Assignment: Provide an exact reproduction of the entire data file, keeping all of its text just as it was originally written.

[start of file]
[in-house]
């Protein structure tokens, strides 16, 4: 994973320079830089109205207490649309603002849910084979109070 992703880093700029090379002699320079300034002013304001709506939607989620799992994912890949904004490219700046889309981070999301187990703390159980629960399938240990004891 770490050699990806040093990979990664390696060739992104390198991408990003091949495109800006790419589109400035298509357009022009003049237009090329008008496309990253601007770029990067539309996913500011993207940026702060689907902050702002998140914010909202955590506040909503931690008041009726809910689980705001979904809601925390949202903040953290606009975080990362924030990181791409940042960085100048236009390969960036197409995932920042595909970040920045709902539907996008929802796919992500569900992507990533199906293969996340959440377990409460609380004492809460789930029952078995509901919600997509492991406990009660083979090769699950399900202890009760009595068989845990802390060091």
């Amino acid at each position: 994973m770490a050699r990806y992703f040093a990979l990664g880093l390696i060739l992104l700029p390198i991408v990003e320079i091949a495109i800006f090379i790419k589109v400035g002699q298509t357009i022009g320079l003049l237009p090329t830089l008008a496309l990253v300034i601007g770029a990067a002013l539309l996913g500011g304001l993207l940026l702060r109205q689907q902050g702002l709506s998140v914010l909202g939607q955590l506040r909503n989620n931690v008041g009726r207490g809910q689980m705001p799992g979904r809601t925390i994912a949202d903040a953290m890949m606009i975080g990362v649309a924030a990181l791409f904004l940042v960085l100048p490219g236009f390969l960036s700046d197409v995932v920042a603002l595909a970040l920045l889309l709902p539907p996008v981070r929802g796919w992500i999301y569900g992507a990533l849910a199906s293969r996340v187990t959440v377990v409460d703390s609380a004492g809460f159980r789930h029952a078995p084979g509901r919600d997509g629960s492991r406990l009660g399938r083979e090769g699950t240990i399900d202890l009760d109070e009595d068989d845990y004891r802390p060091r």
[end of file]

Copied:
[in-house]
């Protein structure tokens, strides 16, 4: 994973320079830089109205207490649309603002849910084979109070 992703880093700029090379002699320079300034002013304001709506939607989620799992994912890949904004490219700046889309981070999301187990703390159980629960399938240990004891 770490050699990806040093990979990664390696060739992104390198991408990003091949495109800006790419589109400035298509357009022009003049237009090329008008496309990253601007770029990067539309996913500011993207940026702060689907902050702002998140914010909202955590506040909503931690008041009726809910689980705001979904809601925390949202903040953290606009975080990362924030990181791409940042960085100048236009390969960036197409995932920042595909970040920045709902539907996008929802796919992500569900992507990533199906293969996340959440377990409460609380004492809460789930029952078995509901919600997509492991406990009660083979090769699950399900202890009760009595068989845990802390060091």
């Amino acid at each position: 994973m770490a050699r990806y992703f040093a990979l990664g880093l390696i060739l992104l700029p390198i991408v990003e320079i091949a495109i800006f090379i790419k589109v400035g002699q298509t357009i022009g320079l003049l237009p090329t830089l008008a496309l990253v300034i601007g770029a990067a002013l539309l996913g500011g304001l993207l940026l702060r109205q689907q902050g702002l709506s998140v914010l909202g939607q955590l506040r909503n989620n931690v008041g009726r207490g809910q689980m705001p799992g979904r809601t925390i994912a949202d903040a953290m890949m606009i975080g990362v649309a924030a990181l791409f904004l940042v960085l100048p490219g236009f390969l960036s700046d197409v995932v920042a603002l595909a970040l920045l889309l709902p539907p996008v981070r929802g796919w992500i999301y569900g992507a990533l849910a199906s293969r996340v187990t959440v377990v409460d703390s609380a004492g809460f159980r789930h029952a078995p084979g509901r919600d997509g629960s492991r406990l009660g399938r083979e090769g699950t240990i399900d202890l009760d109070e009595d068989d845990y004891r802390p060091r």